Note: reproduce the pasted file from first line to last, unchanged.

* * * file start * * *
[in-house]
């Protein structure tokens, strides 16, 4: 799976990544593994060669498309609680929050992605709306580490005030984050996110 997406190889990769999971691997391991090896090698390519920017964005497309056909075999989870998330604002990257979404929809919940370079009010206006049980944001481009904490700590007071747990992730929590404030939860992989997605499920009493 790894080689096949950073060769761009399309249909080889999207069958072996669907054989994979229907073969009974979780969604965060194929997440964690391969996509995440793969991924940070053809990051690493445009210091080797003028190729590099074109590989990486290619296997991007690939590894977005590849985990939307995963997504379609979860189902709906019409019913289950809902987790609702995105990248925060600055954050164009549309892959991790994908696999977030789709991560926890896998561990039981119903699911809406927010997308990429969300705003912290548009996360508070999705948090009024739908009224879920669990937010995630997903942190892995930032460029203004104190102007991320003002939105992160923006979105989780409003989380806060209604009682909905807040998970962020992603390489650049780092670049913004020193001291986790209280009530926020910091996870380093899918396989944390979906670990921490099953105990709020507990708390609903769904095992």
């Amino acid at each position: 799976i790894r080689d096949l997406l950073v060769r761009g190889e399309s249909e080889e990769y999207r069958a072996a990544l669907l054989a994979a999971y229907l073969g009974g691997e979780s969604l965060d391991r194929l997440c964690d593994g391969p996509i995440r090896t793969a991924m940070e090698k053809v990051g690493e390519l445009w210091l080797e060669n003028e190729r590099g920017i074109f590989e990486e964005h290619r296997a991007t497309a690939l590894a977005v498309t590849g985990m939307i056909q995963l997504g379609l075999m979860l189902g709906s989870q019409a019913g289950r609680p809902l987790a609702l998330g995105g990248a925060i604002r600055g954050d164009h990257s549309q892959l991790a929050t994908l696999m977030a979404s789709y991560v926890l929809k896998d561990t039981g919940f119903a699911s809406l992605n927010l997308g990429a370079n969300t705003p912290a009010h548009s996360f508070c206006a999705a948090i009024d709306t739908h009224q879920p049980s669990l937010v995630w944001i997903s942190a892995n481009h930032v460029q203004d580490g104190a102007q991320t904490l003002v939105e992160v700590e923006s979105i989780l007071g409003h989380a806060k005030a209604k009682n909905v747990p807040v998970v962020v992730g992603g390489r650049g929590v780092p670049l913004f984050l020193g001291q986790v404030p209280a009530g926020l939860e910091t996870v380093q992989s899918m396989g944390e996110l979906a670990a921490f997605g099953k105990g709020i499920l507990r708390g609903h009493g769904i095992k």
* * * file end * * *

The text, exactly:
[in-house]
């Protein structure tokens, strides 16, 4: 799976990544593994060669498309609680929050992605709306580490005030984050996110 997406190889990769999971691997391991090896090698390519920017964005497309056909075999989870998330604002990257979404929809919940370079009010206006049980944001481009904490700590007071747990992730929590404030939860992989997605499920009493 790894080689096949950073060769761009399309249909080889999207069958072996669907054989994979229907073969009974979780969604965060194929997440964690391969996509995440793969991924940070053809990051690493445009210091080797003028190729590099074109590989990486290619296997991007690939590894977005590849985990939307995963997504379609979860189902709906019409019913289950809902987790609702995105990248925060600055954050164009549309892959991790994908696999977030789709991560926890896998561990039981119903699911809406927010997308990429969300705003912290548009996360508070999705948090009024739908009224879920669990937010995630997903942190892995930032460029203004104190102007991320003002939105992160923006979105989780409003989380806060209604009682909905807040998970962020992603390489650049780092670049913004020193001291986790209280009530926020910091996870380093899918396989944390979906670990921490099953105990709020507990708390609903769904095992």
């Amino acid at each position: 799976i790894r080689d096949l997406l950073v060769r761009g190889e399309s249909e080889e990769y999207r069958a072996a990544l669907l054989a994979a999971y229907l073969g009974g691997e979780s969604l965060d391991r194929l997440c964690d593994g391969p996509i995440r090896t793969a991924m940070e090698k053809v990051g690493e390519l445009w210091l080797e060669n003028e190729r590099g920017i074109f590989e990486e964005h290619r296997a991007t497309a690939l590894a977005v498309t590849g985990m939307i056909q995963l997504g379609l075999m979860l189902g709906s989870q019409a019913g289950r609680p809902l987790a609702l998330g995105g990248a925060i604002r600055g954050d164009h990257s549309q892959l991790a929050t994908l696999m977030a979404s789709y991560v926890l929809k896998d561990t039981g919940f119903a699911s809406l992605n927010l997308g990429a370079n969300t705003p912290a009010h548009s996360f508070c206006a999705a948090i009024d709306t739908h009224q879920p049980s669990l937010v995630w944001i997903s942190a892995n481009h930032v460029q203004d580490g104190a102007q991320t904490l003002v939105e992160v700590e923006s979105i989780l007071g409003h989380a806060k005030a209604k009682n909905v747990p807040v998970v962020v992730g992603g390489r650049g929590v780092p670049l913004f984050l020193g001291q986790v404030p209280a009530g926020l939860e910091t996870v380093q992989s899918m396989g944390e996110l979906a670990a921490f997605g099953k105990g709020i499920l507990r708390g609903h009493g769904i095992k």